Model Railroader

Model Railroader August 2019

The world’s most popular model railroading magazine publishes the information you need to build your own railroad. Get Model Railroader digital magazine subscription today for step-by-step how-to projects; great model train layouts; and realistic track plans. You'll also get reviews of the latest locomotives, rolling stock, and accessories in HO, N, O, and other scales, expert tips, and more!

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United States
Kalmbach Publishing Co. - Magazines
USD 44.99
12 Números

en este número

2 min.
video plus

3-D track plan. This HO scale track plan for Crystal Lake, Ill., models Chicago & North Western in the 1950s. Drew’s Trackside Adventures. Follow Drew Halverson as he railfans the Show Me State from St. Louis to Kansas City. Airbrushing with Aaron. Learn shading techniques and more with FineScale Modeler senior editor Aaron Skinner. Get even more in-depth information with Model Railroader Video Plus. In this month’s Step by Step column on page 22, Group Technical Editor Cody Grivno shows you how he added interiors and lighting to an HO scale structure. MR Video Plus subscribers can follow Cody through the entire project in this special “Cody’s Workshop” series. Part one will show you how to build the Woodland Scenics/Design Preservation Models kit. Later episodes will describe painting, detailing, and adding a lighted interior. No…

2 min.
what are you doing this summer?

Do your summer plans include some model railroading? We sure hope so! You might have a long list of things to do. Some track-laying, maybe some bench-work building. Even just some cleaning and maintenance. Or, your summer model railroading activities might be less scripted and more spontaneous. While outside, you might just run across some plants that would make good trees or ground cover on your layout. Keep your eyes open! This time of year, usually everything is in bloom, and a few days in the sun can dry things out enough to store them until needed. Just make sure there are no creepy-crawlies in whatever you pick and dry before you bring it in the house. At any rate, be sure you take MR with you on vacation or wherever you travel. The…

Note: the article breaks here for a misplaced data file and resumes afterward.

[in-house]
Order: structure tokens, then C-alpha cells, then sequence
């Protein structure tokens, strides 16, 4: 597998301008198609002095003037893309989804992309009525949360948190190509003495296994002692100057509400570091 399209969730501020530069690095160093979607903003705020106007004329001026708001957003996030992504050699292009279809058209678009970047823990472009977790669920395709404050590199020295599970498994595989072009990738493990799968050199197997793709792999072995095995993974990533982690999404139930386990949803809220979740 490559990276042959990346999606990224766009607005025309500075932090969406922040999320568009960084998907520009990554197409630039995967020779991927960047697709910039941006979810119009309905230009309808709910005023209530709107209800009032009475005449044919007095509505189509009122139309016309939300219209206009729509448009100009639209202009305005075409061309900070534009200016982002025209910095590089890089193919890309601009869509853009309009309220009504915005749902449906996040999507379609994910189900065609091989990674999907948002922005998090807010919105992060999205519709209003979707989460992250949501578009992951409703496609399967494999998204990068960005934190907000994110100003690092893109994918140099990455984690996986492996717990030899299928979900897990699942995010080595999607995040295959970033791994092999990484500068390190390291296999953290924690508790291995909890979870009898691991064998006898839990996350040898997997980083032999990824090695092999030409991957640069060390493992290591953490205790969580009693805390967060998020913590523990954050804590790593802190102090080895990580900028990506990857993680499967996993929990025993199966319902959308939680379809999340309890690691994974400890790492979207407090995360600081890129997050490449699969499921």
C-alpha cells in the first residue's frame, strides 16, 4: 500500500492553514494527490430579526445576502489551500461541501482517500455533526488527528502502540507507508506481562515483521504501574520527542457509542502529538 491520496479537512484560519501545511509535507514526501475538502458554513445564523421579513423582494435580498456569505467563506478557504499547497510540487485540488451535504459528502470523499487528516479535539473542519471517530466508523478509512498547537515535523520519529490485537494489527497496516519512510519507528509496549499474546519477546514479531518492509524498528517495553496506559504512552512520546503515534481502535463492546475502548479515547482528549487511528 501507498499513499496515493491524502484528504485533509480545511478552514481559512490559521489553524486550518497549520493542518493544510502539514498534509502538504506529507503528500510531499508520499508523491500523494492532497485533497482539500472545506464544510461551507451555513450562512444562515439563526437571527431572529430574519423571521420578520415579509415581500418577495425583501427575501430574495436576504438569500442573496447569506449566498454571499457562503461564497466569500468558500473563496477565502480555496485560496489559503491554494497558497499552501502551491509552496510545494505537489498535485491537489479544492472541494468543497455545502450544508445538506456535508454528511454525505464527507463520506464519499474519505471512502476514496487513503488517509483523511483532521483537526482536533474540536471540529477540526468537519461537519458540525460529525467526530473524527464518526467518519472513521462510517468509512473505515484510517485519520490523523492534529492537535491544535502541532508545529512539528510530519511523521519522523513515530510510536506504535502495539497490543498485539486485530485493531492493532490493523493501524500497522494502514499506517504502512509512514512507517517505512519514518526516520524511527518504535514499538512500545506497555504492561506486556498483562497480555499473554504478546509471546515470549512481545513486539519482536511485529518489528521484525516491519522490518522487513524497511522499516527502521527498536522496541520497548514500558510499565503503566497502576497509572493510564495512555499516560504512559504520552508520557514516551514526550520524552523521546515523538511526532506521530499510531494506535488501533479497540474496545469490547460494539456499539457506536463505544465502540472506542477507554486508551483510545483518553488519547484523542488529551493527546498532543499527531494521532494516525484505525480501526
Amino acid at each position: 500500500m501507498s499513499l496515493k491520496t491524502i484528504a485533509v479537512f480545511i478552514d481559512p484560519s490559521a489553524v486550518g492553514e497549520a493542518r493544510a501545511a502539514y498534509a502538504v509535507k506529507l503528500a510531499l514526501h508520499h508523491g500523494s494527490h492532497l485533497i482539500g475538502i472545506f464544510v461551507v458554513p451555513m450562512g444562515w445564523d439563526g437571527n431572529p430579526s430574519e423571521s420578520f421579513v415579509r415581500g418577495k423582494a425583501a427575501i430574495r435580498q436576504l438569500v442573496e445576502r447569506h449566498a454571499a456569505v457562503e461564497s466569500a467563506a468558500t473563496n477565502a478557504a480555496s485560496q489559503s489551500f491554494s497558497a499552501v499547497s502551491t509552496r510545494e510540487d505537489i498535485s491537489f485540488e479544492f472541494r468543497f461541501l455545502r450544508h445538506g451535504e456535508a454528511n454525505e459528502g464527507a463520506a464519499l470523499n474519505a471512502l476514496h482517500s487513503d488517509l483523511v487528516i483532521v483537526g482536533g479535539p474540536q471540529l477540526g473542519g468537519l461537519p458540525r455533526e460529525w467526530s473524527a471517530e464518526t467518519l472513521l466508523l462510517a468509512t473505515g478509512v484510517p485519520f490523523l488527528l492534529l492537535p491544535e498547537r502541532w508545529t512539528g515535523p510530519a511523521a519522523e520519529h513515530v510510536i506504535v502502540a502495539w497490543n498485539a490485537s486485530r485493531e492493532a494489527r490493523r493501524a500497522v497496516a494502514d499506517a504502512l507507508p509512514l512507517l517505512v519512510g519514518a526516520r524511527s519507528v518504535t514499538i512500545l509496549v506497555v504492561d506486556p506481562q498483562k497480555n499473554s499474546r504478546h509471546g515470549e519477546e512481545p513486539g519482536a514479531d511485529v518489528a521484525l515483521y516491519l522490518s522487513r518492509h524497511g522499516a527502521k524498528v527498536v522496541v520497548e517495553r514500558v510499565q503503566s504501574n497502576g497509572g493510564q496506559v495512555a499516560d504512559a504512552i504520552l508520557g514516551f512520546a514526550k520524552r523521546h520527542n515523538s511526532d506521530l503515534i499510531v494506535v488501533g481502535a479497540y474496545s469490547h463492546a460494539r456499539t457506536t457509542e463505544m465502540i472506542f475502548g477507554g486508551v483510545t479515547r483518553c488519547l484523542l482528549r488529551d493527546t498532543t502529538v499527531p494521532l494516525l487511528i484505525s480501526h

7 min.
news & products

Electro-Motive Division GP9 diesel locomotives. Walthers has added these chopped-nose road switchers to its Mainline series. The HO scale GP9s are decorated for Chicago & North Western, Burlington Northern, Milwaukee Road, Canadian Pacific, Norfolk Southern, and Wisconsin & Southern in four road numbers per scheme (two each in direct current and Digital Command Control). An undecorated model is also available. The models feature all-new tooling, prototype-specific details, molded drill-starter points (grab iron kit sold separately), and a ratchet style handbrake. Direct-current models with a 21-pin plug for a Digital Command Control decoder sell for $139.99. Versions with a dual-mode ESU sound decoder are priced at $199.99. Wm. K. Walthers Inc., 414-527-0770, Bachmann adds three new HO scale models Following the success of the HO scale Siemens ACS-64, Bachmann Industries announced three…

3 min.
railway post office

Urban scenery I was pleased to read about Howard Clark’s layout in the May issue [“Big city scenes in the 1950s” by Lou Sassi]. It was refreshing to learn about someone who loves building realistic, highly detailed structures and who controls his locomotives with direct current. As one subhead read, “Built for train-watching.” What a concept! I decided some time ago to follow the same path, spending my model railroading time building realistically detailed structures and scenery. When each model is completed and placed on the layout, I turn on a DC power pack and run a train past it in its honor. Thanks, Howard, for creating a goal that I can aspire to and for showing that eschewing operations can still lead to satisfaction and recognition in the hobby. Jack Rummel Longmont, Colo. I’ve…

7 min.
whether to weather? that’s a tough one

QTry as hard as I can, I just can’t seem to muster up the desire to weather my trains. I’m not lacking in skills; I paint and detail my diesels, and I weather my structures. I’ve watched plenty of how-to videos, and I have the tools and materials – everything but the desire. Even the low-end trains received as gifts from well-meaning friends and relatives are immune to the forces of nature. Once I replace the wheels, body-mount knuckle couplers, and kill the plastic sheen, those low-cost models take on an air of newfound respectability. I’m not alone here. I’ve seen zillions of layouts with sparkling-clean trains. So what’s a fellow like me to do? Am I missing something? I enjoy looking at weathered models. I just can’t bring myself to do…

3 min.
baldwin model locomotive works in the 1960s

The 1960s through 1970s were a stressful period for O scale. A notice in an undated Clark Benson Custom Services O scale Baldwin Model Locomotive Works catalog from the mid-1960s stated “All prices, materials and designs subject to change without notice. Locomotives for three-rail are outside third rail, center third rail roller collectors extra.” The catalog listed a variety of models: AHM plastic locomotives and freight cars; a mix of Baldwin Models locomotives, including an Electro-Motive Division (EMD) F7A and B, an E8A and B, a Fairbanks-Morse (FM) H-12-44 switcher, and a Pennsylvania RR GG1 electric; and a Tom Bedell-designed New York, New Haven & Hartford B-B boxcab. The pages followed the contemporary Walthers catalog format and typeface, and included three pages reproduced from a 1939 Parmele & Sturgess catalog showing a…